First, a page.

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What About Their Environmentalist Brownie Points?

Since 2000, spending on lobbying has more than doubled, and from 1998 to 2009, lobbying by General Electric has been the third most prolific spender, having spent almost $184 million, according to Mark Perry’s Carpe Diem blogsite.

In his column today at the Washington Examiner, Tim Carney explains “how GE green lobbying is killing U.S. factory jobs." Carney focuses on a GE incandescent light bulb plant in Winchester, Virginia, which will close next July since GE is replacing incandescents with compact fluorescent bulbs manufactured in China.

According to Carney:

“GE blamed environmental regulations for the closing. The first paragraph of the company’s July 23 press release explained:

“A variety of energy regulations that establish lighting efficiency standards are being implemented in the U.S. and other countries, in some cases this year, and will soon make the familiar lighting products produced at the Winchester Plant obsolete.”

“The U.S. legislation in question was a provision in the 2007 energy bill that required all bulbs sold in the U.S.—beginning in 2012 for some wattages—to meet high efficiency standards.”

[ . . . ]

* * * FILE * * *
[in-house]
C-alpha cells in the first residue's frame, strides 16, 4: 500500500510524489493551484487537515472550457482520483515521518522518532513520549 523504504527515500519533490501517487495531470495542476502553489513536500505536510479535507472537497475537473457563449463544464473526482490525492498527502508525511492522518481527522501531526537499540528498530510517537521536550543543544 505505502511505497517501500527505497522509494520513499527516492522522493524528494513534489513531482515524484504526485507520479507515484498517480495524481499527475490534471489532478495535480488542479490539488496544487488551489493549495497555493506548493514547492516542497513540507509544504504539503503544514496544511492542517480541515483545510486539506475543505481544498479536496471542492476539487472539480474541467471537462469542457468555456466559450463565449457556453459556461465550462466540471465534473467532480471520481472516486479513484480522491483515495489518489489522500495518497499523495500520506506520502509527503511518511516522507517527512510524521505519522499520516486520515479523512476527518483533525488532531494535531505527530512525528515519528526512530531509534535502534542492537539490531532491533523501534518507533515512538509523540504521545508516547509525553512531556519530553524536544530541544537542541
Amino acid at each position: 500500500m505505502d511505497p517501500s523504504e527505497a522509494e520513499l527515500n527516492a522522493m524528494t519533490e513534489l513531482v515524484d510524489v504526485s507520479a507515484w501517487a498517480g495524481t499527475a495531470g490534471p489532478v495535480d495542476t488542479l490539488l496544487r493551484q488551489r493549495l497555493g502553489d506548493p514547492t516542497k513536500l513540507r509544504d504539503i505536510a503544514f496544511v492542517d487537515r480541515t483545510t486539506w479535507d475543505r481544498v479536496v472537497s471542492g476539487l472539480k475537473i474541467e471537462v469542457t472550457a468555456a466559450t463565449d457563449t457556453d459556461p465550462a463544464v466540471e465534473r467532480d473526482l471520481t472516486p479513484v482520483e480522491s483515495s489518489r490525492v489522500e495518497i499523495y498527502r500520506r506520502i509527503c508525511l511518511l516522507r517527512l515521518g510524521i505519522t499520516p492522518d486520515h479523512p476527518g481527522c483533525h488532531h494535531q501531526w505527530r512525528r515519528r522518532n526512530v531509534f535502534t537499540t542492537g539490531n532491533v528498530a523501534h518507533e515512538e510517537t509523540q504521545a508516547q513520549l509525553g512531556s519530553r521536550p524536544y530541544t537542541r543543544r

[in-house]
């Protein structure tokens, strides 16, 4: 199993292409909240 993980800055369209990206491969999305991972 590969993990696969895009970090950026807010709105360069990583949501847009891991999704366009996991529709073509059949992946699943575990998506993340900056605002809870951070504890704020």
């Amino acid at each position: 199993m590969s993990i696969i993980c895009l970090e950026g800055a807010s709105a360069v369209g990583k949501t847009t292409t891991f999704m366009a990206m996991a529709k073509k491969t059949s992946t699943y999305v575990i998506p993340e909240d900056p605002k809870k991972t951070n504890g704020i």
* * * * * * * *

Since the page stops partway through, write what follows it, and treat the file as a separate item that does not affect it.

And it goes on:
“So, GE gets environmentalist brownie points for selling “clean” light bulbs, and they also get to charge more for their bulbs. But there’s another advantage—they save on labor with fluorescents, because they make the fluorescents in China.

“Not only are wages lower there, but so are the regulatory burdens, both environmental and labor. The Times of London recently reported, “Large numbers of Chinese workers have been poisoned by mercury, which forms part of the compact fluorescent lightbulbs.”

But what about all that spending on lobbying? That’s explained in Carney’s column in the Examiner on Wednesday. He cites a leaked e-mail written by GE’s vice-chairman:

"On climate change," Rice wrote, "we were able to work closely with key authors of the Waxman-Markey climate and energy bill, recently passed by the House of Representatives. If this bill is enacted into law it would benefit many GE businesses."

“Most of all, Waxman-Markey would profit a GE joint venture called Greenhouse Gas Services, which deals in greenhouse gas credits, products that have value only if a cap-and-trade bill like Waxman-Markey passes.
The leaked e-mail shows how tightly GE connects PAC contributions and lobbying efforts. "Our Company is heavily impacted by a number of issues pending in Washington this fall," Rice wrote.

Rent seeking? As economist David Henderson writes at the Concise Encyclopedia of Economics:

“People are said to seek rents when they try to obtain benefits for themselves through the political arena. They typically do so by getting a subsidy for a good they produce or for being in a particular class of people, by getting a tariff on a good they produce, or by getting a special regulation that hampers their competitors.”

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